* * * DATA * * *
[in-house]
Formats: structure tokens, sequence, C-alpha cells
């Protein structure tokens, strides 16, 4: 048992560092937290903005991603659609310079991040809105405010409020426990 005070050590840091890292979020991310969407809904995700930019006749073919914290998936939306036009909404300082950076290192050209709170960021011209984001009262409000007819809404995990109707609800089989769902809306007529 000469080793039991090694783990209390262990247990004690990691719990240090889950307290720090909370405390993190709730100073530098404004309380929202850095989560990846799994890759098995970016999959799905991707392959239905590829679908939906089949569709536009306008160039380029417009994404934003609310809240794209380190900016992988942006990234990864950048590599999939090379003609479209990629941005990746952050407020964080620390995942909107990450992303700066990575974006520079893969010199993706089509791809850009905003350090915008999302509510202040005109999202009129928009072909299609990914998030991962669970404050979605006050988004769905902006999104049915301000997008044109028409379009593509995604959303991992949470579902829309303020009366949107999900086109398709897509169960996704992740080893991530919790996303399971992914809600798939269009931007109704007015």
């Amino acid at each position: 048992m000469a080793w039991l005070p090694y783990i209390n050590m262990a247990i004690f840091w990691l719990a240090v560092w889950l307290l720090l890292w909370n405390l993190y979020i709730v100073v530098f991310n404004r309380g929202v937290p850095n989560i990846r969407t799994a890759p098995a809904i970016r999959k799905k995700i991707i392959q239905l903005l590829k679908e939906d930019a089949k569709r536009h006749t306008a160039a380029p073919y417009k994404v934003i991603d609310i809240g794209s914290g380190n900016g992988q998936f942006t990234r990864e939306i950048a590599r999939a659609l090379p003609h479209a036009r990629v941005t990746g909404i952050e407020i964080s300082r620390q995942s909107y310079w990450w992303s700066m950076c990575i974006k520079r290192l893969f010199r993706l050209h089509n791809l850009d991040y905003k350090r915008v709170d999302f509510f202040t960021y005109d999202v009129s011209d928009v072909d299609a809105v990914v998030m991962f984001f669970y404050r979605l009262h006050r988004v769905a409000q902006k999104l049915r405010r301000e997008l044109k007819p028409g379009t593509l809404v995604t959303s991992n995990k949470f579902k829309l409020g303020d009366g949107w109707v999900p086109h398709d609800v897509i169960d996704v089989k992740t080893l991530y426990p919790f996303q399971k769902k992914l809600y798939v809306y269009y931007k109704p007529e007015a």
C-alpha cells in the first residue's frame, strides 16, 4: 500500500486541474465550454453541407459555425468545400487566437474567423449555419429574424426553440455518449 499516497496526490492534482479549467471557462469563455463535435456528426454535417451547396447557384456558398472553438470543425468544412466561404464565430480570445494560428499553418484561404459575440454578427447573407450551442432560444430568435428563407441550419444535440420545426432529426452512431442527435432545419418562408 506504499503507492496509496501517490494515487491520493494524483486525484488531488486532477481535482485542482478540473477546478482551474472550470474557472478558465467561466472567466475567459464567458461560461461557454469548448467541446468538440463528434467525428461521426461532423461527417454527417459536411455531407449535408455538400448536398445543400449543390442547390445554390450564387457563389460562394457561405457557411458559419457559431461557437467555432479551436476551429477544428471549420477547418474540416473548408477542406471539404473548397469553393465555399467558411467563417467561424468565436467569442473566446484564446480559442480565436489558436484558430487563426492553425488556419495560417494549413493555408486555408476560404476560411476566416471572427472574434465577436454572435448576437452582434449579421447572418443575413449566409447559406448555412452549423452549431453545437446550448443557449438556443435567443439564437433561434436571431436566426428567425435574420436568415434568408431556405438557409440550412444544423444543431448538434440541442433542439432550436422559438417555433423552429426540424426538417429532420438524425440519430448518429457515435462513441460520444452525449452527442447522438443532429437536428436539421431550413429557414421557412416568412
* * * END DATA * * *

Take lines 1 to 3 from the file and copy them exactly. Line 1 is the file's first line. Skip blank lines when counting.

[in-house]
Formats: structure tokens, sequence, C-alpha cells
């Protein structure tokens, strides 16, 4: 048992560092937290903005991603659609310079991040809105405010409020426990 005070050590840091890292979020991310969407809904995700930019006749073919914290998936939306036009909404300082950076290192050209709170960021011209984001009262409000007819809404995990109707609800089989769902809306007529 000469080793039991090694783990209390262990247990004690990691719990240090889950307290720090909370405390993190709730100073530098404004309380929202850095989560990846799994890759098995970016999959799905991707392959239905590829679908939906089949569709536009306008160039380029417009994404934003609310809240794209380190900016992988942006990234990864950048590599999939090379003609479209990629941005990746952050407020964080620390995942909107990450992303700066990575974006520079893969010199993706089509791809850009905003350090915008999302509510202040005109999202009129928009072909299609990914998030991962669970404050979605006050988004769905902006999104049915301000997008044109028409379009593509995604959303991992949470579902829309303020009366949107999900086109398709897509169960996704992740080893991530919790996303399971992914809600798939269009931007109704007015």